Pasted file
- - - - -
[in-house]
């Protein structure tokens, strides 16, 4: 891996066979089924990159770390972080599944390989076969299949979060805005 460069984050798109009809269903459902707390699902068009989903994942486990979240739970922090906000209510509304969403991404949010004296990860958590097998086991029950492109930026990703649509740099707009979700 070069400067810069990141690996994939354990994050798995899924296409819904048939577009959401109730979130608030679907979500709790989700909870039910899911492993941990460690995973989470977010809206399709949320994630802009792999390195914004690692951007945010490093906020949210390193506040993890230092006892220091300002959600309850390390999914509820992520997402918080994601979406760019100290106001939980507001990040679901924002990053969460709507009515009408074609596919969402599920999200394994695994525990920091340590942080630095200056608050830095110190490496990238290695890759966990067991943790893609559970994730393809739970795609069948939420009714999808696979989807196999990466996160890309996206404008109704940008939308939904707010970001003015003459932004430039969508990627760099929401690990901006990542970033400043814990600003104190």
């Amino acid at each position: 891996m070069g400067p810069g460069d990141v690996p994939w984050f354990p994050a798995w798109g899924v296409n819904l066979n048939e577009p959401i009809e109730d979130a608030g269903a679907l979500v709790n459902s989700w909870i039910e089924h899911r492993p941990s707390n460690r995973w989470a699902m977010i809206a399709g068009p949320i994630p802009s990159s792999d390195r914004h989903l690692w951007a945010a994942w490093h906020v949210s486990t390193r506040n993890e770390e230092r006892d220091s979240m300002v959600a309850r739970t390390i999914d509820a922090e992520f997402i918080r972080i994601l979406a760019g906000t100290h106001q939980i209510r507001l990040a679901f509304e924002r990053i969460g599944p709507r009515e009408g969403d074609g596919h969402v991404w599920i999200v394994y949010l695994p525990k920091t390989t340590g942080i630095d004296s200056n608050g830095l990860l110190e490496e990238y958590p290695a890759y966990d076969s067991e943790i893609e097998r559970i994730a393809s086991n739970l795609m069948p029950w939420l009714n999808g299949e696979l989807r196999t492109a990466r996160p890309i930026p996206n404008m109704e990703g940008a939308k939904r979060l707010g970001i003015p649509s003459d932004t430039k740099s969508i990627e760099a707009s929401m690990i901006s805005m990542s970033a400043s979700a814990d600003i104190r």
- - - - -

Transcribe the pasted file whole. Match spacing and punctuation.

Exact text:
[in-house]
């Protein structure tokens, strides 16, 4: 891996066979089924990159770390972080599944390989076969299949979060805005 460069984050798109009809269903459902707390699902068009989903994942486990979240739970922090906000209510509304969403991404949010004296990860958590097998086991029950492109930026990703649509740099707009979700 070069400067810069990141690996994939354990994050798995899924296409819904048939577009959401109730979130608030679907979500709790989700909870039910899911492993941990460690995973989470977010809206399709949320994630802009792999390195914004690692951007945010490093906020949210390193506040993890230092006892220091300002959600309850390390999914509820992520997402918080994601979406760019100290106001939980507001990040679901924002990053969460709507009515009408074609596919969402599920999200394994695994525990920091340590942080630095200056608050830095110190490496990238290695890759966990067991943790893609559970994730393809739970795609069948939420009714999808696979989807196999990466996160890309996206404008109704940008939308939904707010970001003015003459932004430039969508990627760099929401690990901006990542970033400043814990600003104190």
């Amino acid at each position: 891996m070069g400067p810069g460069d990141v690996p994939w984050f354990p994050a798995w798109g899924v296409n819904l066979n048939e577009p959401i009809e109730d979130a608030g269903a679907l979500v709790n459902s989700w909870i039910e089924h899911r492993p941990s707390n460690r995973w989470a699902m977010i809206a399709g068009p949320i994630p802009s990159s792999d390195r914004h989903l690692w951007a945010a994942w490093h906020v949210s486990t390193r506040n993890e770390e230092r006892d220091s979240m300002v959600a309850r739970t390390i999914d509820a922090e992520f997402i918080r972080i994601l979406a760019g906000t100290h106001q939980i209510r507001l990040a679901f509304e924002r990053i969460g599944p709507r009515e009408g969403d074609g596919h969402v991404w599920i999200v394994y949010l695994p525990k920091t390989t340590g942080i630095d004296s200056n608050g830095l990860l110190e490496e990238y958590p290695a890759y966990d076969s067991e943790i893609e097998r559970i994730a393809s086991n739970l795609m069948p029950w939420l009714n999808g299949e696979l989807r196999t492109a990466r996160p890309i930026p996206n404008m109704e990703g940008a939308k939904r979060l707010g970001i003015p649509s003459d932004t430039k740099s969508i990627e760099a707009s929401m690990i901006s805005m990542s970033a400043s979700a814990d600003i104190r």